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VIDEO: Santa Cruz Shakespeare Announces Postponement of 2020 Season

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VIDEO: Santa Cruz Shakespeare Announces Postponement of 2020 Season

Mike Ryan, Artistic Director of Santa Cruz Shakespeare has released the following message regarding the 2020 season:

The plays I selected for this summer all examine how we find our way past disaster - but never did I imagine the ongoing global COVID-19 pandemic when I contemplated the nature of this adversity.

It is therefore with heavy heart that the Board of Directors and staff of Santa Cruz Shakespeare, in the interest of public health and the well-being of the Festival, have decided to postpone our 2020 summer season to 2021.

That is such difficult news to write. I know, too, that for many of you it will be difficult to read. The decision was not reached lightly; given our utmost concern for the health of our community and employees, the dubious viability of public gatherings this summer, and our need to act quickly to minimize financial damage to the company, however, we are certain it is the right one.

Though we are grieving this situation, we are also, like many of you, reaching for the opportunities afforded by it. As mighty as our small SCS staff is, we rarely have time with the demands of our summer season to look at new ways of creating, connecting, and caring for our community. So, we make you a pledge to do just that: we will be rolling out a series of Behind-the-Scenes video interviews with artists and artisans that explore what goes into creating a season at SCS; we will be organizing virtual community play readings; we will create and upload education materials and videos to assist with remote learning; and, we will explore new programming in the winter or spring.

In the absence of summer programming, we will need you, our community, to come together in other ways. Send us your ideas for making your festival the best it can be. If you have ideas about how SCS can build community remotely, let us know. If there is programming you'd like to see online, or beyond the summer, share your ideas with us. Last but not least, if you can GIVE to help mitigate the significant loss of ticket income, we'd sure be grateful. Let's make this extraordinary time count, so that when we can gather once more, we do it strengthened and impassioned by this experience we have all shared.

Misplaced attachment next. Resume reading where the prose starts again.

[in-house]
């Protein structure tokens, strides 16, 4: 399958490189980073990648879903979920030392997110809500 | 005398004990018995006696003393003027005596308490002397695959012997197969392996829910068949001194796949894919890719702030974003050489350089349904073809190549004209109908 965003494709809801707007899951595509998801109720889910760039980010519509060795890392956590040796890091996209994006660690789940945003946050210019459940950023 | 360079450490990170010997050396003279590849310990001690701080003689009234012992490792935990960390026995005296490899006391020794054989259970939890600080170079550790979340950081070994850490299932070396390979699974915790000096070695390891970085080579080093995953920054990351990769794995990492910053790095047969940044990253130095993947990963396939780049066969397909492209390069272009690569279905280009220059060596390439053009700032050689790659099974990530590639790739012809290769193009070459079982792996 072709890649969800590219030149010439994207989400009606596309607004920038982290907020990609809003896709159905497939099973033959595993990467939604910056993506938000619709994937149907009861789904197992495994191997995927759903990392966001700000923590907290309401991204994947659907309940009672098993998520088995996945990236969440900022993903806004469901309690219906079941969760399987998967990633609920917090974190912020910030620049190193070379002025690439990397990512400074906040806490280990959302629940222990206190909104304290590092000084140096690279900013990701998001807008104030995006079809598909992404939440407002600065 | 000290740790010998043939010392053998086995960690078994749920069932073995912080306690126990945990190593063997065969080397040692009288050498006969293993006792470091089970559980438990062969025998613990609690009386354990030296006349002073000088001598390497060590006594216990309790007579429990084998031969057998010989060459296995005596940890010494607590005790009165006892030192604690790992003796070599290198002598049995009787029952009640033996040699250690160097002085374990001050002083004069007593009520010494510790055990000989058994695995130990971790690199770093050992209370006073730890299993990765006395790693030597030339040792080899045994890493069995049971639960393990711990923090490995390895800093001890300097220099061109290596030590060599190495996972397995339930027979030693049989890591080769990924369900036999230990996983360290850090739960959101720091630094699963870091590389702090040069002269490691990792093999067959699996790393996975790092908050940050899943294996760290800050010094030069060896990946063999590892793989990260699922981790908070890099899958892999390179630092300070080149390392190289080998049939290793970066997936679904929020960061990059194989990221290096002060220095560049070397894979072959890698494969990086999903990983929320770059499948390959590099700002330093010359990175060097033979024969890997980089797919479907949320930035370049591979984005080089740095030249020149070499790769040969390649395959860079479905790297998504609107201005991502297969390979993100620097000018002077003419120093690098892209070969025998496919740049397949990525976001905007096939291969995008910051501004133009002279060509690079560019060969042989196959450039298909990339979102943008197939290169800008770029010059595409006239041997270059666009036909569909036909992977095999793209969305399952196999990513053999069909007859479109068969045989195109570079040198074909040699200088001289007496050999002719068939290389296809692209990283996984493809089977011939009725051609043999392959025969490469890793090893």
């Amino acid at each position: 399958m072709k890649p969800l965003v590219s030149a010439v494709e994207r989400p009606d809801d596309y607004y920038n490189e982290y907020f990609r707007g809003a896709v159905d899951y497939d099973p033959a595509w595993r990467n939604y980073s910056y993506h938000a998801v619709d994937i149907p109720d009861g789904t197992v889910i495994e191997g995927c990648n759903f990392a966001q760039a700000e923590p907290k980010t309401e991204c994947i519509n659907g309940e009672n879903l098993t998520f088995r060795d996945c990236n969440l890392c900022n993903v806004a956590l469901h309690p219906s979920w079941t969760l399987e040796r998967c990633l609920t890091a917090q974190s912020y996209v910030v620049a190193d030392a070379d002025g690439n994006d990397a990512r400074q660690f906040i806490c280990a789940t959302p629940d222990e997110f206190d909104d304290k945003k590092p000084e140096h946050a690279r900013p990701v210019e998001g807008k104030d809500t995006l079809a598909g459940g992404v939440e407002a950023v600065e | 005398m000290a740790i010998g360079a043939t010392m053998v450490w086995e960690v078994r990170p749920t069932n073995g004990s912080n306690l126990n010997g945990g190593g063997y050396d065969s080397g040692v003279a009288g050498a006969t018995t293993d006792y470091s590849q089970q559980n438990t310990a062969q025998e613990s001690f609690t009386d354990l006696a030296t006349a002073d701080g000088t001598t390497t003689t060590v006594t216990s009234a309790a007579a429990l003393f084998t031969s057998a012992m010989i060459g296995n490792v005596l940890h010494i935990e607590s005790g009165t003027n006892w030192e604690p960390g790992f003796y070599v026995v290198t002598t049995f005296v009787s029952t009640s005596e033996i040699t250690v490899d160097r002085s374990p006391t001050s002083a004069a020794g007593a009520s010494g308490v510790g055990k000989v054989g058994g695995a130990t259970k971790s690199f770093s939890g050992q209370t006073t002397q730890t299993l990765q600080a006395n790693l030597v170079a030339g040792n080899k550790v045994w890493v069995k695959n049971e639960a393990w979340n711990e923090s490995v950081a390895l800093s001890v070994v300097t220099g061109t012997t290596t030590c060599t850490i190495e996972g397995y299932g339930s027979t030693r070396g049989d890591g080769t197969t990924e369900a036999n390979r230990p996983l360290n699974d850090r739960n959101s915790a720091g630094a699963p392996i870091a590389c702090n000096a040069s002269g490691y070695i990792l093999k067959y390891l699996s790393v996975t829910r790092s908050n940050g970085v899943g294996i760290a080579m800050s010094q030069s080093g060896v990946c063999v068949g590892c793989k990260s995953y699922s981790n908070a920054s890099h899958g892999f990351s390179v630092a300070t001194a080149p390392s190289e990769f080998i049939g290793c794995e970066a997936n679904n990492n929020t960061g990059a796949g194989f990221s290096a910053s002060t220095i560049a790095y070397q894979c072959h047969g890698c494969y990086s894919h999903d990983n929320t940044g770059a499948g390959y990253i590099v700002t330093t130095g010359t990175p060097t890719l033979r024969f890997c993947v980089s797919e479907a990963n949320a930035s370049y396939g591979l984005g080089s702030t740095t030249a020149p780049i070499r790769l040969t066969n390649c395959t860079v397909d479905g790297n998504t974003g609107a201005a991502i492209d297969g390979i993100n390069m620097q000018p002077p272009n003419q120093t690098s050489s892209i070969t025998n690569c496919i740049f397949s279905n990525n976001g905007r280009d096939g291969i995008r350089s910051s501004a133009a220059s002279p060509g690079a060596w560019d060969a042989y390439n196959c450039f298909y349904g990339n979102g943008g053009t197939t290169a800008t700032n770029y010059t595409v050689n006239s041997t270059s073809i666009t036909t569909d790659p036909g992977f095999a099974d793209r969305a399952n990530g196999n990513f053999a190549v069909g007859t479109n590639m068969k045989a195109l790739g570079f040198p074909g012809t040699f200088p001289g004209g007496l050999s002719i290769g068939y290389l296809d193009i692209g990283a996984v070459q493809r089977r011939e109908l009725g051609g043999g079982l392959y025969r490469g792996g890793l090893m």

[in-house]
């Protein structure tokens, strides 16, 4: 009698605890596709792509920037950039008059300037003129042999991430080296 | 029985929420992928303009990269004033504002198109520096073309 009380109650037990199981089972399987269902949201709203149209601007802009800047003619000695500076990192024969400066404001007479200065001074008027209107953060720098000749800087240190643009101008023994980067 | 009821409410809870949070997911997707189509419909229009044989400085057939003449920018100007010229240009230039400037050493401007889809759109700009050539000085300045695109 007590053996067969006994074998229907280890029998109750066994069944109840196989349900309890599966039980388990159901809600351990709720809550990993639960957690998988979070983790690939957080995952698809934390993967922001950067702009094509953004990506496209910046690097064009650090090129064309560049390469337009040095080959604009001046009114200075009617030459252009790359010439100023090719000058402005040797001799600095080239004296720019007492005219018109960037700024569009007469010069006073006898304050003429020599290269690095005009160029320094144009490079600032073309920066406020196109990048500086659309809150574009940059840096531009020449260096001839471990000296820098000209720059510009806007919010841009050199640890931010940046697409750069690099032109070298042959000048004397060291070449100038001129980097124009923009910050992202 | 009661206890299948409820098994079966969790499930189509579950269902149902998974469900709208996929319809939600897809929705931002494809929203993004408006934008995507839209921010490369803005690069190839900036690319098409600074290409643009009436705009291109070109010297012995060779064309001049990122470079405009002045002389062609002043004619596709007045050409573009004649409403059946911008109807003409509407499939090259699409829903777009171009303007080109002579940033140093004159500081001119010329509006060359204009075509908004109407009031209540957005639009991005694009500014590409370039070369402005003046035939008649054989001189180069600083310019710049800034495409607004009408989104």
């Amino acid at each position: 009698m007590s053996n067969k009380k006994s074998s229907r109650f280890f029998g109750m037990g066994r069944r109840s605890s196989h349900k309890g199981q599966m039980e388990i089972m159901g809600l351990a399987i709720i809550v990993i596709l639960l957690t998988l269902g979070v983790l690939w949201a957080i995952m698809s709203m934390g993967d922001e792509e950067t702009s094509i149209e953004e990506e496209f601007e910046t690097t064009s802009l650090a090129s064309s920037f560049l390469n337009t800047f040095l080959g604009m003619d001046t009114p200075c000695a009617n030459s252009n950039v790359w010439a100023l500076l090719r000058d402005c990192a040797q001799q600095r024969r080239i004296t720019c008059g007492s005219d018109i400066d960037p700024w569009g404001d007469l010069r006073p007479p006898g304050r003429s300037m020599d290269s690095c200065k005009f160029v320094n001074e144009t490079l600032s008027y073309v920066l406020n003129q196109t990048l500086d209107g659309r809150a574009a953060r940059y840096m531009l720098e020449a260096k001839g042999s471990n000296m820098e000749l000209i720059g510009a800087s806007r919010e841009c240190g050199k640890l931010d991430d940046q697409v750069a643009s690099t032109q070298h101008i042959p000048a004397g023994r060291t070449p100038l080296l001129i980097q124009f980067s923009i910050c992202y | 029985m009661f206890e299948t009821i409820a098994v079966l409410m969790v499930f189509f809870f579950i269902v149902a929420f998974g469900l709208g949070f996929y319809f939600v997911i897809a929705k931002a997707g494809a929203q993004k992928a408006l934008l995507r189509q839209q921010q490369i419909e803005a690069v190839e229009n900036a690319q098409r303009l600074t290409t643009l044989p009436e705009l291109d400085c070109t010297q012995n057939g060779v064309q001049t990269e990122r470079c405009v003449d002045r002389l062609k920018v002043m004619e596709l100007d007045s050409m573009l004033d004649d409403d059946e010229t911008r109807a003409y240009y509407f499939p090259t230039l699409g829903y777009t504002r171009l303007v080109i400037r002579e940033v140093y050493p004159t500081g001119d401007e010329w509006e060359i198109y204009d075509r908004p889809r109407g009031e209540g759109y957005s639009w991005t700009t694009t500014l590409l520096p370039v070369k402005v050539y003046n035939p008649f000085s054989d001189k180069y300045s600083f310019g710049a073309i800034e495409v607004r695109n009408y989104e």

It occurred to me that in so many of Shakespeare's plays, his characters become isolated from society-at-large. Examples include the lovers and mechanicals lost in the wood of Athens in A Midsummer Night's Dream, and the exiled Prospero on his island in The Tempest. Viola is separated from the world she knows when she is shipwrecked and disguises herself on the coast of Illyria in Twelfth Night. These moments of isolation lead to profound changes, however: a renewed sense of self, a regeneration of purpose, and a deeper understanding about why it is good to love one another. As the exiled Duke Senior says in As You Like It:

"And this our life, exempt from public haunt,

Finds tongues in trees, books in the running brooks,

Sermons in stones, and good in everything."

Shakespeare whispers in our ear that we will be better for this time of isolation, that there will come an end to exile, and that, in exchange for our losses, the world to which we return will be better than the one we left behind.

Until then, stay healthy, stay safe, stay involved. I can't wait to see you in the brave new world.

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